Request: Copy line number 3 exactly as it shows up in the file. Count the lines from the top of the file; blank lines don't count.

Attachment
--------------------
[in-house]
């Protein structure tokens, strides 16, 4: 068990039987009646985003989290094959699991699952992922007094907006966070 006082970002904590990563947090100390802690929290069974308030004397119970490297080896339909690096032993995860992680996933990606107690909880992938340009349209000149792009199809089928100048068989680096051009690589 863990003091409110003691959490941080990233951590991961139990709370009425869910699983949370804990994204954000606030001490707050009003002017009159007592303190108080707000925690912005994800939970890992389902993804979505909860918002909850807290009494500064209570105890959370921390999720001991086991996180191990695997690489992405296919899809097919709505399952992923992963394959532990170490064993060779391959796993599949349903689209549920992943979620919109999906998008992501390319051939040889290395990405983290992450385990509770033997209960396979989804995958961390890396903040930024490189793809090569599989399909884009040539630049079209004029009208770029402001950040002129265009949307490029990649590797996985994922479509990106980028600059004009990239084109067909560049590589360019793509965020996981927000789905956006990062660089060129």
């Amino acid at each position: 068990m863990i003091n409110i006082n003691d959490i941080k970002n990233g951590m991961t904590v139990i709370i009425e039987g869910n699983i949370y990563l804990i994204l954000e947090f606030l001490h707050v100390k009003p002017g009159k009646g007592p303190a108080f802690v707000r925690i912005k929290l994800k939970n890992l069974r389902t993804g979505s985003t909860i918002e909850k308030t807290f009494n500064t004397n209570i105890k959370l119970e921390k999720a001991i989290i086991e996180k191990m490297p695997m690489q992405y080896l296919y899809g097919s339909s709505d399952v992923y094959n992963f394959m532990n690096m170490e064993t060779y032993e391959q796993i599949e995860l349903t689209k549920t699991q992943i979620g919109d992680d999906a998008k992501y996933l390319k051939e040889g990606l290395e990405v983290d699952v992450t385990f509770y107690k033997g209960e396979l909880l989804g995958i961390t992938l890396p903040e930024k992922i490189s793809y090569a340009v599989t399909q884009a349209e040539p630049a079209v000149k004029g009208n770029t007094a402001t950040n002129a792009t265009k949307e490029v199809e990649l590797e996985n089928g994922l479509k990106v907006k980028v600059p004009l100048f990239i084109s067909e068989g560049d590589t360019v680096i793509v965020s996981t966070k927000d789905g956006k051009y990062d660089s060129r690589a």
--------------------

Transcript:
């Amino acid at each position: 068990m863990i003091n409110i006082n003691d959490i941080k970002n990233g951590m991961t904590v139990i709370i009425e039987g869910n699983i949370y990563l804990i994204l954000e947090f606030l001490h707050v100390k009003p002017g009159k009646g007592p303190a108080f802690v707000r925690i912005k929290l994800k939970n890992l069974r389902t993804g979505s985003t909860i918002e909850k308030t807290f009494n500064t004397n209570i105890k959370l119970e921390k999720a001991i989290i086991e996180k191990m490297p695997m690489q992405y080896l296919y899809g097919s339909s709505d399952v992923y094959n992963f394959m532990n690096m170490e064993t060779y032993e391959q796993i599949e995860l349903t689209k549920t699991q992943i979620g919109d992680d999906a998008k992501y996933l390319k051939e040889g990606l290395e990405v983290d699952v992450t385990f509770y107690k033997g209960e396979l909880l989804g995958i961390t992938l890396p903040e930024k992922i490189s793809y090569a340009v599989t399909q884009a349209e040539p630049a079209v000149k004029g009208n770029t007094a402001t950040n002129a792009t265009k949307e490029v199809e990649l590797e996985n089928g994922l479509k990106v907006k980028v600059p004009l100048f990239i084109s067909e068989g560049d590589t360019v680096i793509v965020s996981t966070k927000d789905g956006k051009y990062d660089s060129r690589a």